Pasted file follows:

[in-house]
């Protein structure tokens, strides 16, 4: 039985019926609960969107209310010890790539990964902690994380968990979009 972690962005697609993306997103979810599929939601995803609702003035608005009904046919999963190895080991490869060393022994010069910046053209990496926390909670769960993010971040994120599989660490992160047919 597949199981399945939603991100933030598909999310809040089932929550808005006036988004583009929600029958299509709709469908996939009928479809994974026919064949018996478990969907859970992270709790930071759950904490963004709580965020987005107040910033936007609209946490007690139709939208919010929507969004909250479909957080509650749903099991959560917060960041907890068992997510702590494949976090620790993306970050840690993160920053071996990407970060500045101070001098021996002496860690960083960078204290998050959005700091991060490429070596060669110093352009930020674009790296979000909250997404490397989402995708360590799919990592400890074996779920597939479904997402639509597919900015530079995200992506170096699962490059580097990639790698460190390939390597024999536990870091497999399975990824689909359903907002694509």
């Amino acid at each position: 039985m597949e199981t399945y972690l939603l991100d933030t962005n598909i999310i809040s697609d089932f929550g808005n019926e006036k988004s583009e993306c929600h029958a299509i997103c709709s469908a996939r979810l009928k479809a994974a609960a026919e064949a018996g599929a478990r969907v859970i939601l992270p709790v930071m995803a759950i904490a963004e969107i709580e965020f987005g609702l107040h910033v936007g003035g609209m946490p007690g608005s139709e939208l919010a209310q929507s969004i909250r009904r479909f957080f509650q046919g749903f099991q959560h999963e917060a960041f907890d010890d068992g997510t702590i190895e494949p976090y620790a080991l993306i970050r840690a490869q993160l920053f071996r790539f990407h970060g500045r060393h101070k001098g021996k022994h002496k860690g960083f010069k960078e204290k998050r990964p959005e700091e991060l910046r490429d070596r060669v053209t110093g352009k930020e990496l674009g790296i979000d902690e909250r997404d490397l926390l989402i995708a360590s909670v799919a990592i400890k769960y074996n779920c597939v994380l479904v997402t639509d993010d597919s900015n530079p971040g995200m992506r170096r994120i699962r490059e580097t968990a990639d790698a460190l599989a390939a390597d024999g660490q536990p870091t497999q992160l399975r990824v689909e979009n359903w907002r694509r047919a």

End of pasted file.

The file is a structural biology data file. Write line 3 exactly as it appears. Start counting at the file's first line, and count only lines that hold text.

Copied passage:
């Amino acid at each position: 039985m597949e199981t399945y972690l939603l991100d933030t962005n598909i999310i809040s697609d089932f929550g808005n019926e006036k988004s583009e993306c929600h029958a299509i997103c709709s469908a996939r979810l009928k479809a994974a609960a026919e064949a018996g599929a478990r969907v859970i939601l992270p709790v930071m995803a759950i904490a963004e969107i709580e965020f987005g609702l107040h910033v936007g003035g609209m946490p007690g608005s139709e939208l919010a209310q929507s969004i909250r009904r479909f957080f509650q046919g749903f099991q959560h999963e917060a960041f907890d010890d068992g997510t702590i190895e494949p976090y620790a080991l993306i970050r840690a490869q993160l920053f071996r790539f990407h970060g500045r060393h101070k001098g021996k022994h002496k860690g960083f010069k960078e204290k998050r990964p959005e700091e991060l910046r490429d070596r060669v053209t110093g352009k930020e990496l674009g790296i979000d902690e909250r997404d490397l926390l989402i995708a360590s909670v799919a990592i400890k769960y074996n779920c597939v994380l479904v997402t639509d993010d597919s900015n530079p971040g995200m992506r170096r994120i699962r490059e580097t968990a990639d790698a460190l599989a390939a390597d024999g660490q536990p870091t497999q992160l399975r990824v689909e979009n359903w907002r694509r047919a």